Exchanging Land for Peace - Part I by Rabbi Chaim Jachter



              In relating the story of Chanukah, the Rambam (Hilchot Chanukkah 3:1) writes that "the Chashmonaim appointed a king from among the Kohanim, and Malchut Yisrael (Jewish sovereignty over Eretz Yisrael) was restored for more than two hundred years."  Rav Yehuda Amital (Rosh Yeshivat Har Etzion) and Rav Menachem Genack (a Rosh Yeshiva at Yeshivah University) both point out that the Rambam is teaching that part of the celebration of Chanukkah is thanking Hashem for resorting sovereignty over Eretz Yisrael to the Jews for an extended period of time.  Yet, Rabbis Amital and Genack point out that the Jewish leaders during this period were certainly less than ideal Jewish leaders.  The Gemarot describe Herod (Bava Batra 3b) and Yanai (Berachot 48a), two rulers at that time, as mass murderers of Talmidei Chachamim.  Nonetheless, the Rambam teaches that we are grateful for this restoration of Jewish sovereignty over Israel!  We see from the Maimonidean passage the importance of thanking Hashem for the establishment of Medinat Yisrael despite the fact that many of its leaders fall far short of Torah ideals.  We religious Zionists work towards the goal that the State of Israel should function according to Halacha.  Until that day however, the Rambam teaches that we must be grateful for Jewish sovereignty over the Land of Israel (also see Sanhedrin 19b which shows how Jewish leadership during the period of the Second Temple hardly recognized the authority of Torah leadership).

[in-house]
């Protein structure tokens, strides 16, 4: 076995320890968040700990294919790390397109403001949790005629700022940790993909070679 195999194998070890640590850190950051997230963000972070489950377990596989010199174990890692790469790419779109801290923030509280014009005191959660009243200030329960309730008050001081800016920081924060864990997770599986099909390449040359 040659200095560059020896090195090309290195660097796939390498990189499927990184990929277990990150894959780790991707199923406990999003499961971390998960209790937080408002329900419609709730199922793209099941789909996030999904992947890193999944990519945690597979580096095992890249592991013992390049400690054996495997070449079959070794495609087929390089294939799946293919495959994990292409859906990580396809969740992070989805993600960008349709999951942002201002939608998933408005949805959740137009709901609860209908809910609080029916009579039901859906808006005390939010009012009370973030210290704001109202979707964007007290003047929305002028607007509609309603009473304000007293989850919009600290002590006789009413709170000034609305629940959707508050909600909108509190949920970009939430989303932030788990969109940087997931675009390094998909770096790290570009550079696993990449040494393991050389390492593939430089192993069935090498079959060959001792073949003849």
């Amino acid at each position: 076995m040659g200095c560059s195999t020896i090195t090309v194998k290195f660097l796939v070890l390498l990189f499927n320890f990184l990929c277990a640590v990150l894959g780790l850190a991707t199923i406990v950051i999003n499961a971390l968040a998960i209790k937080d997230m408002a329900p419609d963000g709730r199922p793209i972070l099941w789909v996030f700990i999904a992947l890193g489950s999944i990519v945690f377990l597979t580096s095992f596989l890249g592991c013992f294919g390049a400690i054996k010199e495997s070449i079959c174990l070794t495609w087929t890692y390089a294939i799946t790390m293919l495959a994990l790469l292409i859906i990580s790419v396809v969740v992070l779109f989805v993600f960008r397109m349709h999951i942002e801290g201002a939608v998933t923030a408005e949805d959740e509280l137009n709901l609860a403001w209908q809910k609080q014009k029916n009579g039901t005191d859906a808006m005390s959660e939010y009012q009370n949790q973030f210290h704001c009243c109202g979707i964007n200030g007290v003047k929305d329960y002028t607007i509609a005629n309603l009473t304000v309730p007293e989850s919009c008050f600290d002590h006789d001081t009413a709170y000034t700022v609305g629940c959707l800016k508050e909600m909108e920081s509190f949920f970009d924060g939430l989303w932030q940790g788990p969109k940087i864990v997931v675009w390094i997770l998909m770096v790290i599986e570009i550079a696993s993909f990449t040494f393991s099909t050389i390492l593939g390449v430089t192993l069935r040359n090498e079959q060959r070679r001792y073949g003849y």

Since this year marks the fiftieth anniversary of the establishment of Medinat Yisrael, we will attempt to explore a vitally important issue: Does Halacha permit Medinat Yisrael to exchange land for peace?

Attitude B The Yeshivat Har Etzion Model

              As an introduction to our discussion we will cite two incidents that occurred at Yeshivat Har Etzion.  When the Rosh Yeshiva, Rav Yehuda Amital delivered a well attended lecture one Motzaei Shabbat regarding why he believed land may be exchanged for peace, Chanan Porat (a leader of the Gush Emunim movement) was given the podium to offer an alternative view.  On another occasion, the Raashei Yeshiva discussed their opposition to certain actions taken by Medinat Yisrael during the Lebanon War of 1982.  The Raashei Yeshiva turned to Rav Yaakov Medan (a Rebbe at the Yeshiva who is a leading activist in the Gush Emunim movement) to offer the students an alternative view.